I have neglected carp fishing in recent seasons concentrating upon other species and reluctant to invest the time generally considered necessary. I did spend a few seasons pursuing carp back in the 80’s with some success but lost some interest as the carp scene became more and more commercial. The romantic carp fishing portrayed in the works of BB and Chris Yates was where the heart lay and with a change in work pattern long sessions became impractical. I have never lost interest completely though and would always consider myself the occasional carper.
When the opportunity came to visit a new water with large carp present I eventually succumbed to the temptation and set off to Summerlands Tackle to stock up on bait and bits and pieces.
I arrived at Clawford Fisheries shortly after 8.00am and after a chat with the owner John Ray I set out to look around the lake I had elected to fish. Tanners Lake has one of the lower stock densities on the complex and some of the biggest fish. The hardest lake was probably not the best to choose but how could I resist the chance of a big fish?
Neilsen Jeffery and a group of match anglers were fishing JR’s lake just behind where I was fishing and the plan was to wind in my rods at weigh in time to take a few pictures. Amongst the match guys was Andy Seery who spent several years at Stafford Moor building it into one of the South Wests most prolific Match and specimen waters. It’s always good to catch up with fellow anglers and rekindle acquaintances.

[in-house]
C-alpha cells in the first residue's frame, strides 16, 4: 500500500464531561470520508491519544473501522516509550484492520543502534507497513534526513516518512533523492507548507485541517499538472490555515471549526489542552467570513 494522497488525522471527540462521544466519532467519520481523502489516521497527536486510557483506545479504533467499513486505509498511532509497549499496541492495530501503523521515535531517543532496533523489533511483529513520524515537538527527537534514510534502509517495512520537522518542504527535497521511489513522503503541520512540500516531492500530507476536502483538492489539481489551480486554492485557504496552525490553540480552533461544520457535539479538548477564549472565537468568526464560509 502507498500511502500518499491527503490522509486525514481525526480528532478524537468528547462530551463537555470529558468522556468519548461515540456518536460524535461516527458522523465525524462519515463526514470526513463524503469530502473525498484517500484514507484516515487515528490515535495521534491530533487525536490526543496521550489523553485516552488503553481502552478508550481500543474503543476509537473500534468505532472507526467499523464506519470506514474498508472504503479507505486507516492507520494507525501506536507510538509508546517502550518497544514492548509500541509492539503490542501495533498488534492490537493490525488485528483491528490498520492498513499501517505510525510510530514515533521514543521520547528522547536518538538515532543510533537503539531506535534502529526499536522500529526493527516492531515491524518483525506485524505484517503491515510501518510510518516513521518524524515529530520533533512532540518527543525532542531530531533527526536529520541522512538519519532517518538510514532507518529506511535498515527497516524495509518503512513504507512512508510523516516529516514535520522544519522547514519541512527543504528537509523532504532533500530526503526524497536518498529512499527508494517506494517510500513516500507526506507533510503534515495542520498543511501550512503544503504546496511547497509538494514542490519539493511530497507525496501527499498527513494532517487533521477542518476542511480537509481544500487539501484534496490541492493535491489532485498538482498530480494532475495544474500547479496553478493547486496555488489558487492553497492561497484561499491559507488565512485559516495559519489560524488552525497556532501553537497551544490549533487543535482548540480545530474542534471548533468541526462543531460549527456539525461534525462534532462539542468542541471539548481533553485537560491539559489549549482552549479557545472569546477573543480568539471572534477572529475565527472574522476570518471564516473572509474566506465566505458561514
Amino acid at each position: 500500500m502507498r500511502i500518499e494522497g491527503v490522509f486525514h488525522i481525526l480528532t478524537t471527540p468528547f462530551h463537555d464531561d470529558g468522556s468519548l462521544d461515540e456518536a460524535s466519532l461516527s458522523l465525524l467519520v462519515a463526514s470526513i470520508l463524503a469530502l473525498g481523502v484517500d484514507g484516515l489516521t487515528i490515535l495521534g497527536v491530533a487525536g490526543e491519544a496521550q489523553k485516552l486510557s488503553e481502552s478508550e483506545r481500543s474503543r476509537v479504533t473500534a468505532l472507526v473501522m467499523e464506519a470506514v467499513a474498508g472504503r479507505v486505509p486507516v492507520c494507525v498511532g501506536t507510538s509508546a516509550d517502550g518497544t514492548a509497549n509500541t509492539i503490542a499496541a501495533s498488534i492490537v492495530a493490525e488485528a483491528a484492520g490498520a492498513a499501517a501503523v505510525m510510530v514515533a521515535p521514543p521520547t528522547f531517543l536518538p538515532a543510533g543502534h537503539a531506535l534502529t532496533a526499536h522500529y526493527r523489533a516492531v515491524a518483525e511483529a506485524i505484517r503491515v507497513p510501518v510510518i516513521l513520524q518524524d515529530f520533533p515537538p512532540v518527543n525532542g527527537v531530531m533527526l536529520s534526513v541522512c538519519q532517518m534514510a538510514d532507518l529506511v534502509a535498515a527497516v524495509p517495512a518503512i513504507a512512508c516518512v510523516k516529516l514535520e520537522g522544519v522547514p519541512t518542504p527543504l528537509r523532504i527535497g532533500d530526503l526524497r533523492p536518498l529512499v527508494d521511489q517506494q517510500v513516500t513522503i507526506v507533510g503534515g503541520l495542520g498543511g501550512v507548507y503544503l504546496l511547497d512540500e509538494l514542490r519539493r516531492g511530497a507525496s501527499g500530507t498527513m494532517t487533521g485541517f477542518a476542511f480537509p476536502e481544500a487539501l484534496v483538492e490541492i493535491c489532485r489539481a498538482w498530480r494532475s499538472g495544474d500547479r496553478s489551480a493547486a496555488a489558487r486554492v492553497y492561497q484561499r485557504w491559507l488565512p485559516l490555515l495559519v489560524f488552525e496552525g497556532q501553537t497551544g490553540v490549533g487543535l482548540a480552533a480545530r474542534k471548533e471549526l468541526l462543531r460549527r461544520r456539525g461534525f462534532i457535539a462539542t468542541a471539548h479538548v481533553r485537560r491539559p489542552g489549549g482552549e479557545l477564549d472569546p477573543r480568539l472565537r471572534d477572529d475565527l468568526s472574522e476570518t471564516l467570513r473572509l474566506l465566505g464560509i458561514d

After walking around the lake I had chosen a swim that gave access to quite a wide area of the lake. I elected to put out two beds of bait; one to the far bank and one to the margin to my left. Sweetcorn and hempseed with a scattering of boilie’s, I cast the rigs and baits out and sat back to await events. Chaffinches, robins, wrens and other birds soon fluttered around. Where better to spend a day than by a lake in summer with lush fresh vegetation all around, birdsong in the air and white cotton wool clouds drifting across a bright blue sky.
I catapulted out a few chum mixers and watched the water. After a while a carp’s mouth appeared and slurped down a mixer. Reeling in one f the bottom baits I tackled up with a floater set up and cast towards the feeding carp.
The feeding spell was short lived and after half an hour the carp disappeared.
The day drifted pleasantly past and when the match ended at 4.15pm I wound in my rods and grabbed the camera capturing a few smiling faces for possible use in the following weeks journal column.
Andy Seery had won the competition tempting over 70lb of carp on pole tactics.
With the match over I decided upon a move to another area of the Lake where I had seen a few carp cruising. Bottom bait went into the margin and a few floaters were sent out into the lake.
For the next couple of hours carp fed on the mixers; all accept the one with my hook in!
The evening sun sank slowly; a kingfisher flashed past. It was not yet late but I was feeling tired with an hours drive a head of me. Reluctantly I packed slowly away. I trudged slowly back to the car the gear seeming to weigh twice as much as it did on the way to the water in the morning. I glanced across the valley; a roe deer was grazing in the fields beside the woods.
It will not be too long before I return.